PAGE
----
For my husband and me, belonging to a congregation with other families like ours puts into action our words about diversity. It also fits what we tell them about Judaism being about what you believe and how you live your life, rather than how you look. If we did not live in an area with such a congregation, we would be more involved in something like Stars of David, a non-profit organization dedicated to the celebration and support of adoptive Jewish families. We've seen firsthand that it makes a tremendous difference to be in a place where we are just another family.

Ideally, our children would have more role models of Asian Jews but we're confident this generation of Jews, with so many transracially adopted children, is going to be the generation that grows these future Asian rabbis and cantors. For now it's enough for our children that their peers reflect them and our congregation makes them truly welcome.

Hebrew for "Head of the Year," the Jewish New Year. With Yom Kippur, known as the High Holy Days. Hebrew for "send off" or "cast away." On the afternoon of Rosh Hashanah it is customary to go to a body of moving water for a ceremony in which we cast off our sins by emptying crumbs from our pockets into the water. (See Micah 7:19.) The Jewish Sabbath, from sunset on Friday to nightfall on Saturday. Reform synagogues are often called "temple." "The Temple" refers to either the First Temple, built by King Solomon in 957 BCE in Jerusalem, or the Second Temple, which replaced the First Temple and stood on the Temple Mount in Jerusalem from 516 BCE to 70 CE. Hebrew for "my master," the term refers to a spiritual leader and teacher of Torah. Often, but not always, a rabbi is the leader of a synagogue congregation.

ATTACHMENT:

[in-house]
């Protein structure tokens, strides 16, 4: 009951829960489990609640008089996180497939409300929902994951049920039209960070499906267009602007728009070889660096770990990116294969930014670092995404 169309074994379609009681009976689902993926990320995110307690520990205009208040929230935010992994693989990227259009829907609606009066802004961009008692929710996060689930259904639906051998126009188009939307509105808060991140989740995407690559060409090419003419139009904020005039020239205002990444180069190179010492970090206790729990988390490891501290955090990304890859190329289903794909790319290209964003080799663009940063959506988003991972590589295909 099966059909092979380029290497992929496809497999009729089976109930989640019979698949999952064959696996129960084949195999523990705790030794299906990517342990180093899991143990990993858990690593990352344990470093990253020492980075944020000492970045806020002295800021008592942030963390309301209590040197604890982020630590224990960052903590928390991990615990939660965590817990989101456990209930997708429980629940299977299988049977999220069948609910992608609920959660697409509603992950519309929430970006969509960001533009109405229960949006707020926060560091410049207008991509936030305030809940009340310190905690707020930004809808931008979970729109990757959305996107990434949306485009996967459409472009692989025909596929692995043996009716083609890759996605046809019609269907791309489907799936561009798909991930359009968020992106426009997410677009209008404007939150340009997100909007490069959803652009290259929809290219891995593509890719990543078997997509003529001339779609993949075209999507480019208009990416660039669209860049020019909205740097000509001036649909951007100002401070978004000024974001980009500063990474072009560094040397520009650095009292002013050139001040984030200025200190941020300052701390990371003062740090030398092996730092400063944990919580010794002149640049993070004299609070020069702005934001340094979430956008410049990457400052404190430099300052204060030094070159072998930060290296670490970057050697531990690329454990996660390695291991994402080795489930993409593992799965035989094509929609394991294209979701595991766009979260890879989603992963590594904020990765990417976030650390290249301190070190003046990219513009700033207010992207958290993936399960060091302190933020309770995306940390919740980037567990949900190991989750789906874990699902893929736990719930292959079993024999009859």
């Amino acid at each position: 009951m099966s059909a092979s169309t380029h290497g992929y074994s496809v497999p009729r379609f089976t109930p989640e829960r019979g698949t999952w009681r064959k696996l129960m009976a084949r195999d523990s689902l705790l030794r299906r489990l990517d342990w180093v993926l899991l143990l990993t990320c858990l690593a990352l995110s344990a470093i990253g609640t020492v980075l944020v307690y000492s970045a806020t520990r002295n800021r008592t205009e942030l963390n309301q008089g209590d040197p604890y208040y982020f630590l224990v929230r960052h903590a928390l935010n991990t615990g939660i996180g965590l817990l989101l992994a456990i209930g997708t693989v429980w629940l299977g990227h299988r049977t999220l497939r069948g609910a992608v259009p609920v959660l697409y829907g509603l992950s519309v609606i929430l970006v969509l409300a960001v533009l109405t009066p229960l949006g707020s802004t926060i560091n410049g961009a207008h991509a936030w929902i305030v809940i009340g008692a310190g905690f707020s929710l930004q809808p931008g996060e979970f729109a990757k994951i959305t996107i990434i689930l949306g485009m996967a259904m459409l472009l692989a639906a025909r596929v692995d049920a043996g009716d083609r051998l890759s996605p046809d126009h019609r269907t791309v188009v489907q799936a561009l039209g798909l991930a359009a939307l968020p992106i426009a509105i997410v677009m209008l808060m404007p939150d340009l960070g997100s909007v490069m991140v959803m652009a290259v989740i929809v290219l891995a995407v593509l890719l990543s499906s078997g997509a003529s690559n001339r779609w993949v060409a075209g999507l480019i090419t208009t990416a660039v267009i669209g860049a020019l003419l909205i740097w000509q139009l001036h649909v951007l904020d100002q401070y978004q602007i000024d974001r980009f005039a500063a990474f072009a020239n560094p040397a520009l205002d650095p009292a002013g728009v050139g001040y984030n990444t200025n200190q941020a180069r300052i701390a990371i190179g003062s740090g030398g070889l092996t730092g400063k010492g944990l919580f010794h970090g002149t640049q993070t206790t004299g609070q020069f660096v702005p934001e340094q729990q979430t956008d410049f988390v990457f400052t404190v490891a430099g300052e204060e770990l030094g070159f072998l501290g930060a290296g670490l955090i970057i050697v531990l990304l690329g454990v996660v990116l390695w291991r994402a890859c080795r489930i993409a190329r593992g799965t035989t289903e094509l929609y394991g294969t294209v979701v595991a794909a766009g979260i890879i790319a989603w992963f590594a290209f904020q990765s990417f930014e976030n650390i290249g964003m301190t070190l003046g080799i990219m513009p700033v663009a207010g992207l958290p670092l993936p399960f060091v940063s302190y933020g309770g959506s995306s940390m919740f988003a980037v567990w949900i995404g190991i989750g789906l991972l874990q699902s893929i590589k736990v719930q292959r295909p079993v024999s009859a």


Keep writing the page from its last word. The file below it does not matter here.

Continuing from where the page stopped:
Gina Hagler

Gina Hagler is a freelance writer living in the Maryland suburbs with her husband and their three children. You can see more of her work at www.ginahagler.com.